Coaching

Do you get stage fright before going to face an audience? Then you’re in good company. A little stage fright is no bad thing, because it’ll help you concentrate. But too much stage fright can paralyse you, and then you need to react. Here’s a little rescue package.

First, take your time to prepare for your moment on stage. An hour’s rest would be ideal. You could go for a walk in the fresh air, put all other issues to one side and put the finishing touches on what you are about to say.

Loosen up physically. There’s lots of things you can do for that without breaking in a sweat: Bounce up and down lightly, roll on your feet from your heels to your toes, rotate your arms in big circles, or gently stretch your head and neck muscles to relax them.

An important point ahead of a speaking date is that you prepare your voice, You might try singing, or speaking loudly with an overemphasis on pronunciation. Pronounce vowels saying a-e-i-o-u, roll your tongue and stretch your lips. Make a sombre face, then break into a big grin, that’ll loosen up your facial muscles. It’ll also help you feel where the corners of your mouth are when you smile.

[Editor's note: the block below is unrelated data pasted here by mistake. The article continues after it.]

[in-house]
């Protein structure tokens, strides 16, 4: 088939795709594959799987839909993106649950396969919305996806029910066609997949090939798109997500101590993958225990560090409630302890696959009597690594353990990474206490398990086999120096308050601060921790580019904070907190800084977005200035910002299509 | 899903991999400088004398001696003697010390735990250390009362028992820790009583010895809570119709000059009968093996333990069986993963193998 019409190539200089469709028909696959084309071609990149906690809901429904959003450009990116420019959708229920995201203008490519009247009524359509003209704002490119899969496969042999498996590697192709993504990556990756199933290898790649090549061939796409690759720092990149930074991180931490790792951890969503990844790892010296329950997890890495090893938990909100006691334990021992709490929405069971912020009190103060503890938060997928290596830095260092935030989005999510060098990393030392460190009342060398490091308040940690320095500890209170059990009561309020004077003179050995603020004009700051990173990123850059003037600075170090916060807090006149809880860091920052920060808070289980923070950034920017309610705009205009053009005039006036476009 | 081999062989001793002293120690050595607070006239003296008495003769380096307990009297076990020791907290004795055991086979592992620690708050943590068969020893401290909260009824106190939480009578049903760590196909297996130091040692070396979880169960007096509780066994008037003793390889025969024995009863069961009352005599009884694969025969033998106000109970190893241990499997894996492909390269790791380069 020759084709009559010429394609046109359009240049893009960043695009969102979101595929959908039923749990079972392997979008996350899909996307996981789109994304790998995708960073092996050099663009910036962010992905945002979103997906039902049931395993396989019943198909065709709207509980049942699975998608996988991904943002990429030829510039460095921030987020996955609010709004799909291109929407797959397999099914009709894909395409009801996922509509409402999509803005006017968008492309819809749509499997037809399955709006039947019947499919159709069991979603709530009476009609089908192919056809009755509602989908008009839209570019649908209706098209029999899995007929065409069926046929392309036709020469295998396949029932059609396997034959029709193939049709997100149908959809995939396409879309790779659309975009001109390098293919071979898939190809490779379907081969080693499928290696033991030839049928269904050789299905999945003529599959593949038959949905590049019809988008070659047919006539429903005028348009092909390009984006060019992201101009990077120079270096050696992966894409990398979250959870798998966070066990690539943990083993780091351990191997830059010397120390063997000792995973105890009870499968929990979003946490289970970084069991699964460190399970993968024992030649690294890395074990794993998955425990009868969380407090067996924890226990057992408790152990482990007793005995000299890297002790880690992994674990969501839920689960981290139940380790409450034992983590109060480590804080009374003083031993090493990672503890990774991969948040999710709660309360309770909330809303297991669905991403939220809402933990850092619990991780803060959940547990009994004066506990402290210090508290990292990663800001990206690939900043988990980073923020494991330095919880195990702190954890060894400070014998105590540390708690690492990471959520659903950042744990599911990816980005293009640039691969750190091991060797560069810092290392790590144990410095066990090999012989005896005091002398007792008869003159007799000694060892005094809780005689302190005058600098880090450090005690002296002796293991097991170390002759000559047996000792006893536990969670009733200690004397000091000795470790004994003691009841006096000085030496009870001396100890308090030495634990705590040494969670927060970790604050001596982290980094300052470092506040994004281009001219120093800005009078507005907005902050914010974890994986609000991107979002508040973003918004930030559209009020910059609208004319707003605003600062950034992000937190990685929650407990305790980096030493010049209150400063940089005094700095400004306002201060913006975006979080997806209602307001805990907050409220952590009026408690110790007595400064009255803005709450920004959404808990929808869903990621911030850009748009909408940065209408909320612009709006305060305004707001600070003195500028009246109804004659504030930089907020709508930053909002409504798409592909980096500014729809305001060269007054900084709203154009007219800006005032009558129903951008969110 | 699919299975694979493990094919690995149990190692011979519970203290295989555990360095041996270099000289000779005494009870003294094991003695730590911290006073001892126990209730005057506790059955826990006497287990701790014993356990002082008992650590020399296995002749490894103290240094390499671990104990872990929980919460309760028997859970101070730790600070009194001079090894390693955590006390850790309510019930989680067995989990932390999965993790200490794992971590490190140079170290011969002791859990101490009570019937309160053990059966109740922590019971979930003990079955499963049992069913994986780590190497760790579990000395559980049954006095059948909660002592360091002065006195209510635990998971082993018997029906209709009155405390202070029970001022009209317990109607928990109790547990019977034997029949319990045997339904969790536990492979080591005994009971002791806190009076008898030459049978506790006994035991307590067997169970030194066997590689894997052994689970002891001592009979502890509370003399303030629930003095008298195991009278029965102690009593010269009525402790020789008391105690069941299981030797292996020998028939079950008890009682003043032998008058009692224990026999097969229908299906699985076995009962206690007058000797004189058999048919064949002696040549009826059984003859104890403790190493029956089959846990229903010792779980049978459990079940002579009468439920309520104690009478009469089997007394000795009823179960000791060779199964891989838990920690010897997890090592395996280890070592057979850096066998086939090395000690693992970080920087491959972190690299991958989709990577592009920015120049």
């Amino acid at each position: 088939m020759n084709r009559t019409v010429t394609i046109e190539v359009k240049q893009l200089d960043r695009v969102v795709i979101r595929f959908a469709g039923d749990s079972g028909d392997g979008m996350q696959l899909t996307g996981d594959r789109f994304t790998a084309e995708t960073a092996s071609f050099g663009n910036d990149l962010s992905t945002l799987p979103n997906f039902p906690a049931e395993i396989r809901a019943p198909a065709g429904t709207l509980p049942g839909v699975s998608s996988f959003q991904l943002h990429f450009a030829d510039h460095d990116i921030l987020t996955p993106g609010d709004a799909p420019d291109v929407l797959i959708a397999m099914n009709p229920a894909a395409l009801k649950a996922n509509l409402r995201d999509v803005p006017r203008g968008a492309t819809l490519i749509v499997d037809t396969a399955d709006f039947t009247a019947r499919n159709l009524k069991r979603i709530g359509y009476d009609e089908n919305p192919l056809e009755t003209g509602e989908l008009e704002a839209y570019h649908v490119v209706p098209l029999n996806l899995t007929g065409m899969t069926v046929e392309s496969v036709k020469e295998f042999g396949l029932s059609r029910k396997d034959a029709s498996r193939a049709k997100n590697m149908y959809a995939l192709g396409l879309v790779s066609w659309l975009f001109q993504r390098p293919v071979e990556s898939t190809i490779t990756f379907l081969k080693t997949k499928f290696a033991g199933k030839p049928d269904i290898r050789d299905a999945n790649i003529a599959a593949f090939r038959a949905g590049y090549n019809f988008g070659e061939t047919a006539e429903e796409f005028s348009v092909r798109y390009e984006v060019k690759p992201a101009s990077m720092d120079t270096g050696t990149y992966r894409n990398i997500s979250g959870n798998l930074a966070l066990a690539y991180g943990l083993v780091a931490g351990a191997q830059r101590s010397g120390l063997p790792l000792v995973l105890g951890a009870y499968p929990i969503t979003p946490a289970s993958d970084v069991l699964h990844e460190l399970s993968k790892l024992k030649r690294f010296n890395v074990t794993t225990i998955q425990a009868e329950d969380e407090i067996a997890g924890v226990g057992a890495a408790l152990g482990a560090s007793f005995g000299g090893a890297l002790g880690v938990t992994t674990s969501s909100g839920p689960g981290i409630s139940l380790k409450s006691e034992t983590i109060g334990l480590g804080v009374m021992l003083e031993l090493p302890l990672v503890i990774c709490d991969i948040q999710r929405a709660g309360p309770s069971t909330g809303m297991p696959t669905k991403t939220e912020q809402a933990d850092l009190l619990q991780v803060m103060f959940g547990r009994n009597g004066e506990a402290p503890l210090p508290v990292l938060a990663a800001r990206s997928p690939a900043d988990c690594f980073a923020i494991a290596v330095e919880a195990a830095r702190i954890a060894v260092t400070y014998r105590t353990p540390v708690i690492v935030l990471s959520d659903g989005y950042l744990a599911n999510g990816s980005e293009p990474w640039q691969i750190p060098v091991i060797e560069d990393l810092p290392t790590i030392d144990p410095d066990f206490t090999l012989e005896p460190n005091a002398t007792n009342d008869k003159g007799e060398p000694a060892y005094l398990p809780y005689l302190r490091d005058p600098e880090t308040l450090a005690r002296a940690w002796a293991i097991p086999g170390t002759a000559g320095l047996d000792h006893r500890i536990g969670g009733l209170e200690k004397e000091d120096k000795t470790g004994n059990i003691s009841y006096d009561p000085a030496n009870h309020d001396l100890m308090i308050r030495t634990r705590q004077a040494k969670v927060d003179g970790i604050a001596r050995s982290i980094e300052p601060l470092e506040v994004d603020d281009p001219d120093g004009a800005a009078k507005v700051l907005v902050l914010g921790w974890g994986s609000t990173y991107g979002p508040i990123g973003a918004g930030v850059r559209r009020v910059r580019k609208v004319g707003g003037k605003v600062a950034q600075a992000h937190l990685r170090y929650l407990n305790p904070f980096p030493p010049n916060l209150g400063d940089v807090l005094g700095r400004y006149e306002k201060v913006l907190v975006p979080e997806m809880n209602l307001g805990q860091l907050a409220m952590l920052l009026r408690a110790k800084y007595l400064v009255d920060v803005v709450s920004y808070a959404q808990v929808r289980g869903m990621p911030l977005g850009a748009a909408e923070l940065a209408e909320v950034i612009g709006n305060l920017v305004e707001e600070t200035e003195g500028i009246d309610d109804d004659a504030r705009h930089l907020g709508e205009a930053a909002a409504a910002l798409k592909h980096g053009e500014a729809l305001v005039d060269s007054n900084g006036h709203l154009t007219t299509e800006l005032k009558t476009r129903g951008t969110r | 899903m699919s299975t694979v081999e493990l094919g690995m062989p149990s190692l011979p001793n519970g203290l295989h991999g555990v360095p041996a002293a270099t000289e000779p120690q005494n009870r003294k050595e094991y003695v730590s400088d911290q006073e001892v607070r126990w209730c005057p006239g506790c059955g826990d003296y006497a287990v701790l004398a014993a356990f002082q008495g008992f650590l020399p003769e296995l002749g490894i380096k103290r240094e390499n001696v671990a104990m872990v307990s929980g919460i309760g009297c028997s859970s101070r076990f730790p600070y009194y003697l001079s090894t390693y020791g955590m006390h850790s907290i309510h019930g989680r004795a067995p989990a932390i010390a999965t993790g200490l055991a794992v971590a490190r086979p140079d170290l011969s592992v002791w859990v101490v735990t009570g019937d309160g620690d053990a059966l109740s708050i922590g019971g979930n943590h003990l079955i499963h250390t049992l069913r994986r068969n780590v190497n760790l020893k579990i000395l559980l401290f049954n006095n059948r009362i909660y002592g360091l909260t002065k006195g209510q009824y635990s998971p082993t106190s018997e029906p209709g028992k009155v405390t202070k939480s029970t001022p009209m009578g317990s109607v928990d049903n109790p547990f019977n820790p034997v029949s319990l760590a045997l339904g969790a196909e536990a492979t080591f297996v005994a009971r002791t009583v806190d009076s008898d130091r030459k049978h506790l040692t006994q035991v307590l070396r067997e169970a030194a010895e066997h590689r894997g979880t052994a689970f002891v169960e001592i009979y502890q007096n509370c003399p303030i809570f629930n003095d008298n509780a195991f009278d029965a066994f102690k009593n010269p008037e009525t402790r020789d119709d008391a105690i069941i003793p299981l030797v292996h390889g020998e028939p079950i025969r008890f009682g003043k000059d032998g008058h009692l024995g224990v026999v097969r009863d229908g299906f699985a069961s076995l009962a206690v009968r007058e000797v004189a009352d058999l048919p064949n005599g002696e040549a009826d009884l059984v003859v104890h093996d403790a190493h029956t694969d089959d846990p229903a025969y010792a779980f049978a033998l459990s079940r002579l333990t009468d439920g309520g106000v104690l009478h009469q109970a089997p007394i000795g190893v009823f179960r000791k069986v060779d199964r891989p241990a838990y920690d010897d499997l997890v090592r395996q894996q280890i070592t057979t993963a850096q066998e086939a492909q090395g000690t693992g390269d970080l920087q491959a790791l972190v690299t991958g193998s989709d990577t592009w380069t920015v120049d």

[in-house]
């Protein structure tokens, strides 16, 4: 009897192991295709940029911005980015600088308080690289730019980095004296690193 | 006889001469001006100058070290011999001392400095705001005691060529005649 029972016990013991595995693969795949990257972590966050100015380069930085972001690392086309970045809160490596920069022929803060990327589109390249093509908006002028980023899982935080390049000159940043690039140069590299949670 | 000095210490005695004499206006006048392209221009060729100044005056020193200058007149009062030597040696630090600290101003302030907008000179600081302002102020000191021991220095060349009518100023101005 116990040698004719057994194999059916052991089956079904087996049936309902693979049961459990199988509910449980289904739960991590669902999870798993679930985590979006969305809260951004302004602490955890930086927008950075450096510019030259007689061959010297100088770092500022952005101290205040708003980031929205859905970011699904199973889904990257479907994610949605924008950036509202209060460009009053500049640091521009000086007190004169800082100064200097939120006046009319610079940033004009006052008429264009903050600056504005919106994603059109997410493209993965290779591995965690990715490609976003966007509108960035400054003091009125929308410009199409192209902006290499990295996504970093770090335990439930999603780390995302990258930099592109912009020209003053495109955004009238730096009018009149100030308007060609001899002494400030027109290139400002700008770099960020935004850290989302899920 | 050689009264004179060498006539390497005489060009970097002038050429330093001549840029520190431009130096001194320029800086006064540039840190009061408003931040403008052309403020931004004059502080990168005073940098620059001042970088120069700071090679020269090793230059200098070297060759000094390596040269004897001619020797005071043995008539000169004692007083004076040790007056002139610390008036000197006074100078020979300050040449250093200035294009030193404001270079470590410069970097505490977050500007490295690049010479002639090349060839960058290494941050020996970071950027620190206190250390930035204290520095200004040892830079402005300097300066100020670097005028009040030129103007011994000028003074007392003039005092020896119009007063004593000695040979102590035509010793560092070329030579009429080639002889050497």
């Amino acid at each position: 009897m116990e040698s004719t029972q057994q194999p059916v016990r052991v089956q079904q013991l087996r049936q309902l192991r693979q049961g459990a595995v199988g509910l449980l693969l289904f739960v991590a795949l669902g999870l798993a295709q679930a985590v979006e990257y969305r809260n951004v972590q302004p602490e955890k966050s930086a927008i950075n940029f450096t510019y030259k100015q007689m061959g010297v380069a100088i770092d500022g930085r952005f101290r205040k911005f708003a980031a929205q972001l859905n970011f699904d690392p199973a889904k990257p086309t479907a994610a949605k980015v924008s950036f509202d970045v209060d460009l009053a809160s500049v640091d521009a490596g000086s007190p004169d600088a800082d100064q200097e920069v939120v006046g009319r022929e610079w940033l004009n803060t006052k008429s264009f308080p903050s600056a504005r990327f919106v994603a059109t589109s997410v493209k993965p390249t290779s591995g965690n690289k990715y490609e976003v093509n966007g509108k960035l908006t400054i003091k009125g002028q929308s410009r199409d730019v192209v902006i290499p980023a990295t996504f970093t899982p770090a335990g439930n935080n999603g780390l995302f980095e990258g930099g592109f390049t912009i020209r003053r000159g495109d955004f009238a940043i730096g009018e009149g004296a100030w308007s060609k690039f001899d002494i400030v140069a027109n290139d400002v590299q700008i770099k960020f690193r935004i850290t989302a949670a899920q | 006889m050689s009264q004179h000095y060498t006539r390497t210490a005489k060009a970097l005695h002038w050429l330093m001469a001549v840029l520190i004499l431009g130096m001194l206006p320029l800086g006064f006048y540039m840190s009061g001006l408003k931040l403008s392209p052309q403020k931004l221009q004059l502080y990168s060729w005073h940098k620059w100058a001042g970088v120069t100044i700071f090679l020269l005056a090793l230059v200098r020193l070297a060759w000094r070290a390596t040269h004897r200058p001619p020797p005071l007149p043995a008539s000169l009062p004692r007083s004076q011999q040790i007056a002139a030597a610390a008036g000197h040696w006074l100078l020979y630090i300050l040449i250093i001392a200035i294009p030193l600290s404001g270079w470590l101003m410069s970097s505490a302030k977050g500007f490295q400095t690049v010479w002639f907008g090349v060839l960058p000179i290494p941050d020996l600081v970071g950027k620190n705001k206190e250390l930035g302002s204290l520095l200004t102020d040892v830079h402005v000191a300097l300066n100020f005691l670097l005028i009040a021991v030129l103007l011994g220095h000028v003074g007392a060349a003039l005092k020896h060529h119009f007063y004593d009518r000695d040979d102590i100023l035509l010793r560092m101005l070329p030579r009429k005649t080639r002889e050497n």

But the central exercise involves breathing: Drop the upper part of your body forward until you press the air out of your lungs. Then straighten up again, stretching out your arms to yoursides. Feel how air fills your lungs and your belly. Repeat the exercise as often as feels good.

Check your clothes to see whether they are orderly, but also make sure they do not fit too tightly and feel comfortable. Ladies should choose shoes in which they will be able to walk a few steps, so don’t choose heels that are too high.

To achieve mental stability, you might try repeating your key messages. Being sure of them will put you in control of the essence of the respective speaking appearance, and that will take care of any stress you feel.

Have another sip of water, breathe in deeply and out again, and you’re ready.

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